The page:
What about digg or del.icio.us and the type of articles I like? How bout when I answer those surveys to get more points to buy caviar on the Facebook App FoodFight? Think about all that information you could mash-up to create highly-targeted marketing strategies or community outreach plans (eg hitting all the female members that live in Chicago and liked Spiderman).

Google and Facebook in the ring?

Once upon a time, the web was a mess. You sat at your computer and clicked around endlessly. One day, a beautiful search engine appeared to index everything on the web. Now users could find content quickly and easily, while advertisers could target people searching for a particular term. Then one day, social networks started appearing and the magic search engine could no longer get that information; all their users were in a wall…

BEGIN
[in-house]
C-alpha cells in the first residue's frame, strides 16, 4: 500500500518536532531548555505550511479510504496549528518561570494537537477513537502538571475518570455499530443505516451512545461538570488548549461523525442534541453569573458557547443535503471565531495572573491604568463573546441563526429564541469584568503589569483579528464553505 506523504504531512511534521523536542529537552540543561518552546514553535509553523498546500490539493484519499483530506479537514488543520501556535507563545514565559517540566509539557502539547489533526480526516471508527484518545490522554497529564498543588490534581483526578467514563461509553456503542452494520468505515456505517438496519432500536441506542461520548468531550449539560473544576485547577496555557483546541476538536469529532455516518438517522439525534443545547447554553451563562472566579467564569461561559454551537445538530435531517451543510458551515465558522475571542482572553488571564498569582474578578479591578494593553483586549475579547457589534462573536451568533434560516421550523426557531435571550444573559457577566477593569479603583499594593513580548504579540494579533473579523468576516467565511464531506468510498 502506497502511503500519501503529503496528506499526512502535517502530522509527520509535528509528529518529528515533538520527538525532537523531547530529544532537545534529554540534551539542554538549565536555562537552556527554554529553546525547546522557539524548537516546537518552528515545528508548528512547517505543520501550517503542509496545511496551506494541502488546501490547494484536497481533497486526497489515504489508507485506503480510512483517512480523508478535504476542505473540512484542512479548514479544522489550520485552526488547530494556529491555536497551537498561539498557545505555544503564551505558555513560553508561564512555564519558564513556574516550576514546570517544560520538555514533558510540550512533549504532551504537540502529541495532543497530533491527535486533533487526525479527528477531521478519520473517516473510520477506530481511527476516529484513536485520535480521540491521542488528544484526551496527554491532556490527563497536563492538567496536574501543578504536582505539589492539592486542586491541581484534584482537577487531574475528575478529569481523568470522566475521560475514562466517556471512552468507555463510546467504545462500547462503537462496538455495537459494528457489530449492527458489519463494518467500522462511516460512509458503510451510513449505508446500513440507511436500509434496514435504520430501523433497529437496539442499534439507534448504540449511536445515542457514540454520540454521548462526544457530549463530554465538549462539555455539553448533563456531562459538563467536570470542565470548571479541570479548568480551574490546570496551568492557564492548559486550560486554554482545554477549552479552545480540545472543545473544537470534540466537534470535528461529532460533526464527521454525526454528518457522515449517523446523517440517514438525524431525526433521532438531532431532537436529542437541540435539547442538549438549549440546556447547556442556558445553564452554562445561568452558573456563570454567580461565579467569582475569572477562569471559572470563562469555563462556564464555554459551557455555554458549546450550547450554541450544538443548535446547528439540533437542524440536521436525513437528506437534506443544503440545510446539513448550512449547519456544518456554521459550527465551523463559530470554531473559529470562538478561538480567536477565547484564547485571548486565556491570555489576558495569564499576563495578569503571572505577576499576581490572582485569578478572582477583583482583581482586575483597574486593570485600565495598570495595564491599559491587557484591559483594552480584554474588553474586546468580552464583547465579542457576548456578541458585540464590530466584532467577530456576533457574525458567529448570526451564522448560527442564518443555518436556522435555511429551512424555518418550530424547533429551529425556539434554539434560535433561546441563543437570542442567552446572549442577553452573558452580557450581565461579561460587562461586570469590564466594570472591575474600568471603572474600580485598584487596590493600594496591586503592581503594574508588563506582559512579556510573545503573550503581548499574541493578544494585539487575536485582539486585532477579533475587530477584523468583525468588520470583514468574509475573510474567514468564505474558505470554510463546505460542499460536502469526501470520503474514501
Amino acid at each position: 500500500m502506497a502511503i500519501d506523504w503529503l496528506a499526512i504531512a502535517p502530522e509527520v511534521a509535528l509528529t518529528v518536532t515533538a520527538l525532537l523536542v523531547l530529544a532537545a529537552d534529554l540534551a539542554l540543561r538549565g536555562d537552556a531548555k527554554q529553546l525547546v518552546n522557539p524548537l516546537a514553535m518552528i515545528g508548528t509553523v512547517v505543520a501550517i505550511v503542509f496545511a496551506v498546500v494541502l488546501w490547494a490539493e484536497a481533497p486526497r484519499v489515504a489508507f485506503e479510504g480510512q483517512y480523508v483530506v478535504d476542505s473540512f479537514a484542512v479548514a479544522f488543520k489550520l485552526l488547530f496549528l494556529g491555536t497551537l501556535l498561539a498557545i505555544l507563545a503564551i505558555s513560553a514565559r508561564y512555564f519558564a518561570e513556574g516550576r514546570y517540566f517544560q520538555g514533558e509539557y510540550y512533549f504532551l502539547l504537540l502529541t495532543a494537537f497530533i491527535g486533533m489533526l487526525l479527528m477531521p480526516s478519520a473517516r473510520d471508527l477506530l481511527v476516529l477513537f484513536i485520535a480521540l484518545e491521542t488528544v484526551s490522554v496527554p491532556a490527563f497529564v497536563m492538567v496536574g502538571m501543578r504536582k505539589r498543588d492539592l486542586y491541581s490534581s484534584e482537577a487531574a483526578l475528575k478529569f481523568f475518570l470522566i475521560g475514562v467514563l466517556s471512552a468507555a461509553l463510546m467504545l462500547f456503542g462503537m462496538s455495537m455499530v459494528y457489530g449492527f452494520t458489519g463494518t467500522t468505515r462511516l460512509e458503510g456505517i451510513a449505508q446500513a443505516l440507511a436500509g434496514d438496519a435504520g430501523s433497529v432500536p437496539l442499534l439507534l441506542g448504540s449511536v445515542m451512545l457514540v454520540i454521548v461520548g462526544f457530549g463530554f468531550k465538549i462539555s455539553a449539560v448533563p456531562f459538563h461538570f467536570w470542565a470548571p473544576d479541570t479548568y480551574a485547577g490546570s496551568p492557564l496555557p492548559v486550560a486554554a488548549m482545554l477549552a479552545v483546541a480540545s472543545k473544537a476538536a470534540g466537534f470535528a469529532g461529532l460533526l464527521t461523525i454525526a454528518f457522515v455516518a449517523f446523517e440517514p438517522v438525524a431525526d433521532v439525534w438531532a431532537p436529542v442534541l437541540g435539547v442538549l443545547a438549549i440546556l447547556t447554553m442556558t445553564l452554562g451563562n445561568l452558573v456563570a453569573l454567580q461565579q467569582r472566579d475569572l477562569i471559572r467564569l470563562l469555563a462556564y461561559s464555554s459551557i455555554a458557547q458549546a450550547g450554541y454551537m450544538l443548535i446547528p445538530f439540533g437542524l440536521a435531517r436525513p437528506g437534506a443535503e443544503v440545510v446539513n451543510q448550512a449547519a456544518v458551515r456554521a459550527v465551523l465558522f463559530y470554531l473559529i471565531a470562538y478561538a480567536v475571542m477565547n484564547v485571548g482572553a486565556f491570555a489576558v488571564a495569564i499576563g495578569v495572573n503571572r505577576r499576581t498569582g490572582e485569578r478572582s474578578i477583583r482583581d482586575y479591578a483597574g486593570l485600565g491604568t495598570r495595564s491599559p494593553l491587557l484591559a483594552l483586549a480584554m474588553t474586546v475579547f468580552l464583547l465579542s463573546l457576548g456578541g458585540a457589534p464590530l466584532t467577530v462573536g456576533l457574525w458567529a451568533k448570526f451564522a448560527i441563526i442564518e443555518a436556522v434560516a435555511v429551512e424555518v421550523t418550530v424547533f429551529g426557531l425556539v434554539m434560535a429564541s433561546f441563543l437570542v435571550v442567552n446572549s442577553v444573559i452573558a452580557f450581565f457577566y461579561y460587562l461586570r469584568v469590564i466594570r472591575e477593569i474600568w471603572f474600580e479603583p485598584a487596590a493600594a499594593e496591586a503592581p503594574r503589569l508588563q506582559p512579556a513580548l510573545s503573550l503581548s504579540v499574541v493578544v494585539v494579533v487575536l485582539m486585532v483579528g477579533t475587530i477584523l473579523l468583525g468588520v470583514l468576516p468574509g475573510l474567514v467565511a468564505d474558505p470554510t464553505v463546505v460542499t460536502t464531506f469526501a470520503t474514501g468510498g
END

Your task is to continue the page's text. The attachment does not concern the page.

Ok, I’ll spare the fairy tale and get to the point: Facebook keeps Google from accessing that information contained in the social graph.

One of Brad Fitzpatrick’s ideas was that there would be no one social graph, because every site kept the information to themselves. That was true until OpenSocial. Details on OpenSocial are still a little sketchy (to me at least), but it’s probably best described as an open API led by Google that allows cross-platform interoperability and integration (partners include Orkut, MySpace, Bebo, LiveJournal, Plaxo, and others). Basically: Where Google once created a table of content or index of everything on the web, OpenSocial will allow all of your interests, relationships, etc. to be indexed.

Of course, there are already talks of security concerns, but for a marketer (or anthropologist) there is a lot of really cool data out there that can now be harnessed.

What are your thoughts on the social graph? Is it useful or just another catch phrase?

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Filed under Future of Media, Marketing, New Media, New Media Masters., Public Relations 2.0, Social Graph, Social Networking